By Janet (Janaki) Murray
“As a yogi you are not normal.” I have heard Sadguru Swami Nirmalananda say this during her talks many times. It’s true. I remember this when I listen to people conversing. I find it most noticeable in conversations about wicked or corrupt things happening around the world. I notice how upset and agitated people get about these things. I notice how I often do not. It is not that I don’t have feelings about it or don’t care. It just doesn’t affect my inner state. Since this yogic way of seeing things is not “normal,” I often stay quiet and just listen.
I do find that the closer to “home,” the harder it becomes. Very recently two people lied to me. It was not exactly wicked or corrupt. But to me, as a yogi, this was not satya (truth). The first was someone I barely know. They were doing some work for me, and I discovered the lie quickly. Interestingly, my first thought was some karma was catching up with me.
Beginning to reflect on the situation, my mind got caught up in a whole big tangle about it. I got annoyed. I felt taken advantage of. I thought about whether I should confront the person. My mind churned with whole range of thoughts and emotions. I particularly noticed how all this coloured my opinion of this person. I became skeptical of their integrity and their capacity to complete the work satisfactorily.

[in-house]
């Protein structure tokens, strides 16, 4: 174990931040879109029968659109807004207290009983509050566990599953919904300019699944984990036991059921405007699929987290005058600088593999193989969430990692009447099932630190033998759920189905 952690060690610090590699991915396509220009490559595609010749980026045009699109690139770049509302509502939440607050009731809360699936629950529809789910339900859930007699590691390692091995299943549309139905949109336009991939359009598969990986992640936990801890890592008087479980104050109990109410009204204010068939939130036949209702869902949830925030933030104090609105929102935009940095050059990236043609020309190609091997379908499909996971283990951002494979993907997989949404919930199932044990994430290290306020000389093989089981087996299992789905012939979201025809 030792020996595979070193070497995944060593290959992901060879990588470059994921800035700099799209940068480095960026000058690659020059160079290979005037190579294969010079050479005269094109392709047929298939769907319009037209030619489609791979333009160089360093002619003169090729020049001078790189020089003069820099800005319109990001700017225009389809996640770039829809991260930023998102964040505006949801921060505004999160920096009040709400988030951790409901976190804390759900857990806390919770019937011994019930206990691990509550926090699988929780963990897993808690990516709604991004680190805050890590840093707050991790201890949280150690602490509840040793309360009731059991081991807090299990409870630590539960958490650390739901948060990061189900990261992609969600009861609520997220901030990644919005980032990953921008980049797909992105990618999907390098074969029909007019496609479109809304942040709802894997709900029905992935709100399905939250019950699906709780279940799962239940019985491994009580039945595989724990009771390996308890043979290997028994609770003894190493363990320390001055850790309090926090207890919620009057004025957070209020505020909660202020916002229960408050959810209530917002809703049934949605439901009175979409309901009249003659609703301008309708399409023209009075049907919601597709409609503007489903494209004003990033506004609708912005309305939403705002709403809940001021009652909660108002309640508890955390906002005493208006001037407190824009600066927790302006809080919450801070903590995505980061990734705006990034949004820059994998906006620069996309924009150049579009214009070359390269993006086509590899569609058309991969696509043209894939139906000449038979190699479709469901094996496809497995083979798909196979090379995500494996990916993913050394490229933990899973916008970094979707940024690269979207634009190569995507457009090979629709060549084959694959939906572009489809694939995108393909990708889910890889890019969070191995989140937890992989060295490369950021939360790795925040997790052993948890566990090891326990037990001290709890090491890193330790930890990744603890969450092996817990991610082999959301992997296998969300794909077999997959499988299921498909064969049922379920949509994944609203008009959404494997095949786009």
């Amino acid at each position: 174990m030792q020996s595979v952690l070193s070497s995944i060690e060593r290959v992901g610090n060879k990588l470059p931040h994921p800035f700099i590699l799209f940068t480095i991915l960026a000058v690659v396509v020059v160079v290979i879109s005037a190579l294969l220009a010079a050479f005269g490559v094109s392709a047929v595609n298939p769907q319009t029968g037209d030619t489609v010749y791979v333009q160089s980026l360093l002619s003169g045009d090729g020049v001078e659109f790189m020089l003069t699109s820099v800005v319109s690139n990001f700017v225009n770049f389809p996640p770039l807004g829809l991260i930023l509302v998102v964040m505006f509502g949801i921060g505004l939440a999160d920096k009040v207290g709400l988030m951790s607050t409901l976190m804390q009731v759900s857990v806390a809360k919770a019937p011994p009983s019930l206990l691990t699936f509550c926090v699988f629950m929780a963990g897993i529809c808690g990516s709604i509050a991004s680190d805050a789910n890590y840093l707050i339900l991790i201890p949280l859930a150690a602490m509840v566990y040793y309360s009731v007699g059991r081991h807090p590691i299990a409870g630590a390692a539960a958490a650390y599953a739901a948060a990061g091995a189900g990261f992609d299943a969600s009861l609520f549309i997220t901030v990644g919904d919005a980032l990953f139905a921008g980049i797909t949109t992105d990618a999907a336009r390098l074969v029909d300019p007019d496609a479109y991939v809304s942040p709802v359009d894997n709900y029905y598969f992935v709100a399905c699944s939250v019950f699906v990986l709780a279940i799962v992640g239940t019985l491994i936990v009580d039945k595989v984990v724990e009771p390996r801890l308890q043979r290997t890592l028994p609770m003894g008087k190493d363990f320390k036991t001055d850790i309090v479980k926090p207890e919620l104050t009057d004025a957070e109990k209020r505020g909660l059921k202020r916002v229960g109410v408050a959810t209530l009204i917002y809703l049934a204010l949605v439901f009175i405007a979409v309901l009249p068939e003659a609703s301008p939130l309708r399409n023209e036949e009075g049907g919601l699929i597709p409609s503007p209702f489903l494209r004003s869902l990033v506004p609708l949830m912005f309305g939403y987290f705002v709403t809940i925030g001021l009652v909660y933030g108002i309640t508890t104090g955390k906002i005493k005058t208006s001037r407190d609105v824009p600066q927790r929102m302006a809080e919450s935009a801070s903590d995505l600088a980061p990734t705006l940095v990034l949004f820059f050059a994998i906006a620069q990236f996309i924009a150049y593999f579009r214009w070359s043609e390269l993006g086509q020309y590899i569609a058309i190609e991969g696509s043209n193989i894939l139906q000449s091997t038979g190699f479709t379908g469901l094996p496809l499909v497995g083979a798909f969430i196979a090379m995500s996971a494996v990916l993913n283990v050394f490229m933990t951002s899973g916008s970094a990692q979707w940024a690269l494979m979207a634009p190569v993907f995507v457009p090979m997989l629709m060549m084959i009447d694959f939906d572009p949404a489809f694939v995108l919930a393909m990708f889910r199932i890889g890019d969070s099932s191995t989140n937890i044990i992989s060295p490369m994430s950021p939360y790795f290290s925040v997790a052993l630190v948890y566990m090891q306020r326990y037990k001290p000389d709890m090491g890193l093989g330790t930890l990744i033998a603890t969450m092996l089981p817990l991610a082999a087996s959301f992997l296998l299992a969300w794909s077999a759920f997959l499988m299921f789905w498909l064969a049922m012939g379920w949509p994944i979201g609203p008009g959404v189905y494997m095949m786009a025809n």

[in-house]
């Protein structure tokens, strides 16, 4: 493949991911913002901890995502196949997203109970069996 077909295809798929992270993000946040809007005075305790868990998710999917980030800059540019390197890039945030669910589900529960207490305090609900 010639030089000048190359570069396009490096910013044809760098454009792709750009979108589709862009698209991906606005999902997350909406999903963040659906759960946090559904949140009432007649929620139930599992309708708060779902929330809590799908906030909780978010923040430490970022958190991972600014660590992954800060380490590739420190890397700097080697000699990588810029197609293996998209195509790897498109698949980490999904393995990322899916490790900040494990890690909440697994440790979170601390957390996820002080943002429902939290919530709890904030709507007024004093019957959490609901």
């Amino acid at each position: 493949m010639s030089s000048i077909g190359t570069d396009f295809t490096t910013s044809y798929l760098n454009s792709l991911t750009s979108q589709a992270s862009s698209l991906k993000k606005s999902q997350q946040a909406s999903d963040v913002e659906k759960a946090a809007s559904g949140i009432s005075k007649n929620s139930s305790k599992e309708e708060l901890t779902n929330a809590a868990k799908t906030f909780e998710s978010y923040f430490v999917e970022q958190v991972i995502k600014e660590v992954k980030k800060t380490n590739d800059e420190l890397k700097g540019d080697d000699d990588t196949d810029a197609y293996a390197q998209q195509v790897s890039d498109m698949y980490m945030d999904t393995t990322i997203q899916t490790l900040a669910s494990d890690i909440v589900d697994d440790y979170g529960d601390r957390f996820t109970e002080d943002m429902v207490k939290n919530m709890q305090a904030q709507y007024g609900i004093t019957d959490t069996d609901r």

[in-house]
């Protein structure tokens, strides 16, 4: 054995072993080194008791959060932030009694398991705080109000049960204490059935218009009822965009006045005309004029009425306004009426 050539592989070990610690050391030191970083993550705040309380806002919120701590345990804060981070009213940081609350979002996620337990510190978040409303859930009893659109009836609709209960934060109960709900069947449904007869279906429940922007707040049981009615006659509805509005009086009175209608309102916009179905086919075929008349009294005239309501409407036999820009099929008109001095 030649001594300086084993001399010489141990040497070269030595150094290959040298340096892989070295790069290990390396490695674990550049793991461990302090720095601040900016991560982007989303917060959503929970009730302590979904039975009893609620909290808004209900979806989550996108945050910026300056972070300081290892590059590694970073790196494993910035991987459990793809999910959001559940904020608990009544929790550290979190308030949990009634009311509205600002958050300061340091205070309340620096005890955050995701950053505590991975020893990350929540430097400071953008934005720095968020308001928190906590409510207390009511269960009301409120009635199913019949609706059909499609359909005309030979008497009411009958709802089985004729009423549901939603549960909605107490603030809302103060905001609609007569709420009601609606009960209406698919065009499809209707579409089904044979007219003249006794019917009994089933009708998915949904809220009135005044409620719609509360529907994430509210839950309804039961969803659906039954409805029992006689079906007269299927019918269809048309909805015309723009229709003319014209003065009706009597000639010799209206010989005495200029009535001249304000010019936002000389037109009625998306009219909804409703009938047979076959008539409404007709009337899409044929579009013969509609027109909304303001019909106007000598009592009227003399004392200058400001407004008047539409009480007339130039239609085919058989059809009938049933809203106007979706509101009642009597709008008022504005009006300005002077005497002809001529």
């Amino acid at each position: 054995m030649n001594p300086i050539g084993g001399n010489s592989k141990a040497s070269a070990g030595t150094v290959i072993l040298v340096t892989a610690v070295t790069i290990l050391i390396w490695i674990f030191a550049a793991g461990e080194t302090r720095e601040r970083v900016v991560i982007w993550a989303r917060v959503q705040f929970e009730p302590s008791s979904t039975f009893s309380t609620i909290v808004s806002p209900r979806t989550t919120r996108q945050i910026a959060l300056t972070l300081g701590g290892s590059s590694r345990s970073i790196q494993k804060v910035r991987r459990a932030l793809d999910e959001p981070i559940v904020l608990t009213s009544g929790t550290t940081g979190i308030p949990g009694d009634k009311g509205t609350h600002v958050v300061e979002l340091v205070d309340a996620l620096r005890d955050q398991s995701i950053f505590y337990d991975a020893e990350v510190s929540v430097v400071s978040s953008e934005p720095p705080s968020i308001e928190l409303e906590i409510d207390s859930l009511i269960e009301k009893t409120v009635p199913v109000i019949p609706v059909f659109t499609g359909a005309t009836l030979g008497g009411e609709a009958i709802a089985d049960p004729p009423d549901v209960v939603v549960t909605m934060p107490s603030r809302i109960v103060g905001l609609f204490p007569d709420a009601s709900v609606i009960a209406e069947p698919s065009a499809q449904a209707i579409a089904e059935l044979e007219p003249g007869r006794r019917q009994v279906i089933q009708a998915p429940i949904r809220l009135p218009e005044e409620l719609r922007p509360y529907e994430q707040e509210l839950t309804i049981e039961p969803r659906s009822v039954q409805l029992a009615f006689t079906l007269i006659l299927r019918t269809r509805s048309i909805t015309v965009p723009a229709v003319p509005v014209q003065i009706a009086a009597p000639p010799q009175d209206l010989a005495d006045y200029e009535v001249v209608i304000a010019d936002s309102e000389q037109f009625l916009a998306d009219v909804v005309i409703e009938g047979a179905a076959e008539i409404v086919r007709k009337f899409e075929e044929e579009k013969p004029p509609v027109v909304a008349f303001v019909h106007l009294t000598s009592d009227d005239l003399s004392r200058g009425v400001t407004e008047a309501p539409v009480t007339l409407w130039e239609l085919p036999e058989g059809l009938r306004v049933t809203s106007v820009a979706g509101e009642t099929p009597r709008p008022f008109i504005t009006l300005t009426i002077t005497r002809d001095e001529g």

Two things came from this: firstly, it’s likely that my thoughts undermined the worker’s efforts. Secondly, and more significantly, it destabilised my inner state. Not a great result.
The second person who lied to me recently was a close relation. It did not escape my attention that I had discovered two lies within a few days. Bearing in mind the tangled web I created in my mind previously, I took a different approach. I was not going to fall into that trap again and let my mind become a tangled knot.
A bit miffed, I did have a whinge to my husband about it. However, I recognized that the relative told the lie because she was in her own mind “stuff,” yet I did not have to go into my “stuff.” I was able to untangle the two. This really was about me and my reaction or response.
So I picked up the phone and called the relative. We had a lovely chat. I made no reference to the lie, choosing to ignore it completely. Needless to say, she was fine, I was fine, my mind quiet and my inner state was still intact.
In her April Teachings: A New Normal, Swamiji talks about “indifference to vice” as one of the practices recommended by Patanjali. Even though the article arrived in my inbox too late to assist me with the situations, I did apply some yogic skills to the latter. And Swamiji’s April Teachings have encouraged more reflection.
I have been able to see some of the ways I get entangled in my mind. Dealing with vice in others is clearly a difficult one for me especially when it affects me directly. This one is going to take more work. As Swamiji says in the article about her journey with these practices, first you have to remember to apply it. That is the first challenge. Having become skilled at that, then you can apply it to yourself. Unsurprisingly, I notice dealing with vice in myself is even harder. I look forward to practising indifference to my own vice — what a freedom!